Women to celebrate during Women’s History Month

Women’s History Month is recognized during March and celebrates the many contributions and sacrifices women have made throughout history. While every woman deserves celebration, these four, in particular, made a significant impact on the history of art, sports and politics.

  • Angela Davis:

Born in January of 1944, Angela Davis has become one of the most well-known civil rights activists, scholars and radical thinkers. Growing up in Birmingham, Alabama, Davis witnessed many instances of discrimination and racism at the hands of crooked cops or the Klu Klux Klan.

This discrimination would later fuel her interest in other groups such as the SNCC, the Communist Party and the Black Panther Party.

Davis faced many obstacles throughout her life, from being one of the FBI’s “Most Wanted” in 1970 to spend a little over a year in jail. Davis stands today as a published author of several books and is a professor at the University of California.

  • Billie Holiday:

This outspoken jazz singer Billie Holiday was born in Baltimore, who many have called one of the most unique vocalists of her time.

Holiday has not always lived a life of singing as she started as a maid and would later take on dancing at a Harlem nightclub. Holiday made her radical impact through her music as she would advocate ending lynching and other ruthless crimes towards Black people.

One of the most reputable yet problematic songs she performed in 1939 is “Strange Fruit.” Her performance was captivating and shook the audience with her morbid yet realistic song that people would later protest.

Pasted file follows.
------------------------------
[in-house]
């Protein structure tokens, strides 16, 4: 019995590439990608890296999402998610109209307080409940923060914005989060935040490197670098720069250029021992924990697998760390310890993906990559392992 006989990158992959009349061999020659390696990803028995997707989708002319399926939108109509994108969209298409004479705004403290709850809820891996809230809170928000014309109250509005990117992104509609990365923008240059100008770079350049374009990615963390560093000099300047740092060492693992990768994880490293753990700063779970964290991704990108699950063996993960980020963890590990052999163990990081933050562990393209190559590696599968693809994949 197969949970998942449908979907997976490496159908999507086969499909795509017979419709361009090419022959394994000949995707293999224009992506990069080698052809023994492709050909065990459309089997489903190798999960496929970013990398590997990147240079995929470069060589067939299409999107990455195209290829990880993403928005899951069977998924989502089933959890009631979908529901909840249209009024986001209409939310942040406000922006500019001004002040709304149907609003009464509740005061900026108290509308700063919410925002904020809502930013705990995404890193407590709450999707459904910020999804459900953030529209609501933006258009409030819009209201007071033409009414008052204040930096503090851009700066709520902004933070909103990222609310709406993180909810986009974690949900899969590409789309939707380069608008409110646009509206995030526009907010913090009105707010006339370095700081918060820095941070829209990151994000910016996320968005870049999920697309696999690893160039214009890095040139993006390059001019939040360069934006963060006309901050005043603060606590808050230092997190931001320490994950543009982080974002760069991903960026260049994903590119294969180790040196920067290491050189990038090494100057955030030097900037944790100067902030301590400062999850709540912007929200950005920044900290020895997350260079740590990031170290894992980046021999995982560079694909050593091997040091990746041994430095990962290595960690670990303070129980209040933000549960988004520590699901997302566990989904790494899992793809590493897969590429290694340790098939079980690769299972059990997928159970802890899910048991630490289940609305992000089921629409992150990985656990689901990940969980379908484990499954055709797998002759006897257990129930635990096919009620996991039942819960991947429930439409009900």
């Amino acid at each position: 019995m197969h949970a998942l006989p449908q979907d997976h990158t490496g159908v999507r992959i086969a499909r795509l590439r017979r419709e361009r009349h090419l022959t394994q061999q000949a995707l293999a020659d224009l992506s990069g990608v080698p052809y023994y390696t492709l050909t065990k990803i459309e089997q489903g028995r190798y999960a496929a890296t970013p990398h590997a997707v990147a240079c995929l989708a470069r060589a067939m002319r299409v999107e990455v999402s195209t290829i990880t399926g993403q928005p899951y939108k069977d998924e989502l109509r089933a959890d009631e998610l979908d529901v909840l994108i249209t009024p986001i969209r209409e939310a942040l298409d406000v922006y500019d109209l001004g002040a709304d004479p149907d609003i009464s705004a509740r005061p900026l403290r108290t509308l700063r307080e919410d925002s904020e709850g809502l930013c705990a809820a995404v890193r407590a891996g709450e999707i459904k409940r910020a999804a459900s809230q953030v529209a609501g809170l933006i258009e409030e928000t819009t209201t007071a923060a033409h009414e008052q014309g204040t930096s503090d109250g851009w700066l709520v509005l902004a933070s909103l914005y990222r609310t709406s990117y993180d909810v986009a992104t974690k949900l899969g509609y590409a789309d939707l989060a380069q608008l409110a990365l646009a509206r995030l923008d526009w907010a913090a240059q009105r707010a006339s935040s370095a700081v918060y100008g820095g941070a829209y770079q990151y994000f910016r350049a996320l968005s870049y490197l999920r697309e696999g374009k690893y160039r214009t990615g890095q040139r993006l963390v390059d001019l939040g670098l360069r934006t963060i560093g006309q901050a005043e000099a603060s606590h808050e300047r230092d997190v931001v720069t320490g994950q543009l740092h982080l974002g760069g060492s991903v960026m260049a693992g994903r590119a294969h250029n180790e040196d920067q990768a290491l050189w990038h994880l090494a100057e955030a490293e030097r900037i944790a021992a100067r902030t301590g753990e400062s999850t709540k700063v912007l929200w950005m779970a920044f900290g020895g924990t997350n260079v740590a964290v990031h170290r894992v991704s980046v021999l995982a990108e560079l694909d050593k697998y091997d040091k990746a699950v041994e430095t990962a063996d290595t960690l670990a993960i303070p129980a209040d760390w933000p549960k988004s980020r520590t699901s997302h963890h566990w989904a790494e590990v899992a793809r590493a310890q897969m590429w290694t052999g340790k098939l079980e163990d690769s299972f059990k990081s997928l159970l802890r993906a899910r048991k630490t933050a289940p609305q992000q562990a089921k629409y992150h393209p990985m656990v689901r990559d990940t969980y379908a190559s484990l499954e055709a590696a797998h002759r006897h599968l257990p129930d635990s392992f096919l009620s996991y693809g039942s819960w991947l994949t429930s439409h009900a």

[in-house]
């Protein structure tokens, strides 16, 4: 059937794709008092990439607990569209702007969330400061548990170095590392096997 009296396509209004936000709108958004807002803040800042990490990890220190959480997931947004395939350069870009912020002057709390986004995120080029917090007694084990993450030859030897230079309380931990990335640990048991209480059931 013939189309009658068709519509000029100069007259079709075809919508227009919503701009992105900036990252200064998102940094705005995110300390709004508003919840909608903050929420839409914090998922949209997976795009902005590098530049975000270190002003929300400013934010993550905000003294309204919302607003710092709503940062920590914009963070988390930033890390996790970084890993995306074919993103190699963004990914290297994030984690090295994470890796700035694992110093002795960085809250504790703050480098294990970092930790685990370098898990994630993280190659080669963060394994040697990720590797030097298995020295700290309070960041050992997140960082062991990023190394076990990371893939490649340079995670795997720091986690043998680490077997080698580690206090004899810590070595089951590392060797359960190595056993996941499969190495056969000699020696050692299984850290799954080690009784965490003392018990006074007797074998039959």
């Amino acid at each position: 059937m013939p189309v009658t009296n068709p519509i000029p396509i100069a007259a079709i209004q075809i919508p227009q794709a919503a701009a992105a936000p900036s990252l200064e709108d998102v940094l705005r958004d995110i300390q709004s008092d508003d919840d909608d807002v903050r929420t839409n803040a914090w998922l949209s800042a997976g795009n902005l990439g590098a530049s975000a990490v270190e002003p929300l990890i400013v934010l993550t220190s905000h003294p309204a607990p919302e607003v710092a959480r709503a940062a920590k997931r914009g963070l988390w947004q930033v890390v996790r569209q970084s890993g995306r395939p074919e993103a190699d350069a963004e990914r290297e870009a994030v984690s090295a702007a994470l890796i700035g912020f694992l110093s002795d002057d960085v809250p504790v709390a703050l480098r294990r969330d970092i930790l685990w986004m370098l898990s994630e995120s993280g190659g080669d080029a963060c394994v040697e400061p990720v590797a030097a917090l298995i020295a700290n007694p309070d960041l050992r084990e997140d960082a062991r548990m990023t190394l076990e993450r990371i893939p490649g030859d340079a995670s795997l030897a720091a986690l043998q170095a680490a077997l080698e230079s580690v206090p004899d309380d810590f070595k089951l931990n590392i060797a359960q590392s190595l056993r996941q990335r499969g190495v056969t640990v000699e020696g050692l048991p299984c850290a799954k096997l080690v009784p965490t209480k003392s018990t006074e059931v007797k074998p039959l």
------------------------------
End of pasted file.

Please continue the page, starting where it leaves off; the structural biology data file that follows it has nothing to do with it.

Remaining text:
She was later inducted into the Grammy Hall of Fame and the National Rhythm and Blues Hall of Fame for her long-lasting contributions to music.

  • Ida B. Wells-Barnett:

Vocal about issues that mattered the most to her, Ida B. Wells-Barnett was an activist and journalist throughout the 19th and 20th centuries. Growing up, she witnessed how active her family was in local politics and stressed the importance of being educated.

After experiencing the devastating loss of both her parents and younger brother due to the yellow fever epidemic, she took care of the rest of her siblings and taught full-time in Memphis, Tennessee.

While teaching in Memphis and traveling, Wells witnessed many hate crimes, lynchings and sexism.

These things empowered her to use her voice and speak out against discrimination in her editorials. Wells would later marry and have children, but she did not let those things distract from her activism.

She was one of the NAACP’s founders and a founder of the National Association of Colored Women’s Club, where she continued to deal with the most pressing issues she saw within the Black community.

Wells will continue to be recognized for her trailblazing work on her anti-lynching campaign and overall reform within the Black community.

  • Serena Williams:

Born in Compton, California, Serena Williams remains one of the most influential athletes. Serena and her older sister Venus would practice tennis for hours growing up.

This dedication and hard work won Serena twenty-three major singles titles and  ranked as number one in The Women’s Tennis Association.

Williams has still faced hardships while playing the game despite her talent.

From public scrutiny to experiencing a difficult pregnancy, her humility and transparency about events in her life and competing in the world of tennis as a Black woman only increased the world’s admiration for her.

She proves to the youth and others to stand up for themselves and that no one is perfect.

While so many more women have made a permanent footprint on history and their communities, these four women have done a wonderful job standing for their beliefs.

Whether it was about sports, politics or art, these women were unafraid to speak about things that mattered the most.